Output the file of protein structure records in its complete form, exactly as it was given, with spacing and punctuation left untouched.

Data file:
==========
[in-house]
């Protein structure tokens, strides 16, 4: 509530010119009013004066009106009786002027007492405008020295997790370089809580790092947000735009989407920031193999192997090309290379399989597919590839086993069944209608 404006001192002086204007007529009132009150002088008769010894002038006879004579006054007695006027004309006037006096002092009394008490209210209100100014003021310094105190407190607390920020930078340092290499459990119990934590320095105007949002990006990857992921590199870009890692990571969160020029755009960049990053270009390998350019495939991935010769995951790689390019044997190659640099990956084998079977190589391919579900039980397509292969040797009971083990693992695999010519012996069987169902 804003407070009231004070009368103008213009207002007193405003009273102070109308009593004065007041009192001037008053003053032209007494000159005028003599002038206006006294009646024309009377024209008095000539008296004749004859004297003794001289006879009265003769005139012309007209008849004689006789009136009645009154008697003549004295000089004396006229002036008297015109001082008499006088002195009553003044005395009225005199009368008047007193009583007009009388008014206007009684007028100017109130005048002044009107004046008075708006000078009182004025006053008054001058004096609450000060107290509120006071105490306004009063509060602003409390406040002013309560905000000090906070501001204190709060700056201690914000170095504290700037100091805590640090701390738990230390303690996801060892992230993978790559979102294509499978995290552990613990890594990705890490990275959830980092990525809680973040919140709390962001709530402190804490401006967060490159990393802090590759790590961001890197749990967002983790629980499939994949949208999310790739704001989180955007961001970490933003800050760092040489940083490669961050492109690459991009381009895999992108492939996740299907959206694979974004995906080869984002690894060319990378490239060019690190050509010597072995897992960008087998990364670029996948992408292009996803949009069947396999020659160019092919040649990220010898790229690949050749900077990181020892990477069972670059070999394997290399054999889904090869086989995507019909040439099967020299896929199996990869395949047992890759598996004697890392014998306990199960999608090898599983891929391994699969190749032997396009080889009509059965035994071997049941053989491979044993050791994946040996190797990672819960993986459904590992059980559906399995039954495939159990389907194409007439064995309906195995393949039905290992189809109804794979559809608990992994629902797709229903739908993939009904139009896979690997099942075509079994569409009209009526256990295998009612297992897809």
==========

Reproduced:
[in-house]
């Protein structure tokens, strides 16, 4: 509530010119009013004066009106009786002027007492405008020295997790370089809580790092947000735009989407920031193999192997090309290379399989597919590839086993069944209608 404006001192002086204007007529009132009150002088008769010894002038006879004579006054007695006027004309006037006096002092009394008490209210209100100014003021310094105190407190607390920020930078340092290499459990119990934590320095105007949002990006990857992921590199870009890692990571969160020029755009960049990053270009390998350019495939991935010769995951790689390019044997190659640099990956084998079977190589391919579900039980397509292969040797009971083990693992695999010519012996069987169902 804003407070009231004070009368103008213009207002007193405003009273102070109308009593004065007041009192001037008053003053032209007494000159005028003599002038206006006294009646024309009377024209008095000539008296004749004859004297003794001289006879009265003769005139012309007209008849004689006789009136009645009154008697003549004295000089004396006229002036008297015109001082008499006088002195009553003044005395009225005199009368008047007193009583007009009388008014206007009684007028100017109130005048002044009107004046008075708006000078009182004025006053008054001058004096609450000060107290509120006071105490306004009063509060602003409390406040002013309560905000000090906070501001204190709060700056201690914000170095504290700037100091805590640090701390738990230390303690996801060892992230993978790559979102294509499978995290552990613990890594990705890490990275959830980092990525809680973040919140709390962001709530402190804490401006967060490159990393802090590759790590961001890197749990967002983790629980499939994949949208999310790739704001989180955007961001970490933003800050760092040489940083490669961050492109690459991009381009895999992108492939996740299907959206694979974004995906080869984002690894060319990378490239060019690190050509010597072995897992960008087998990364670029996948992408292009996803949009069947396999020659160019092919040649990220010898790229690949050749900077990181020892990477069972670059070999394997290399054999889904090869086989995507019909040439099967020299896929199996990869395949047992890759598996004697890392014998306990199960999608090898599983891929391994699969190749032997396009080889009509059965035994071997049941053989491979044993050791994946040996190797990672819960993986459904590992059980559906399995039954495939159990389907194409007439064995309906195995393949039905290992189809109804794979559809608990992994629902797709229903739908993939009904139009896979690997099942075509079994569409009209009526256990295998009612297992897809």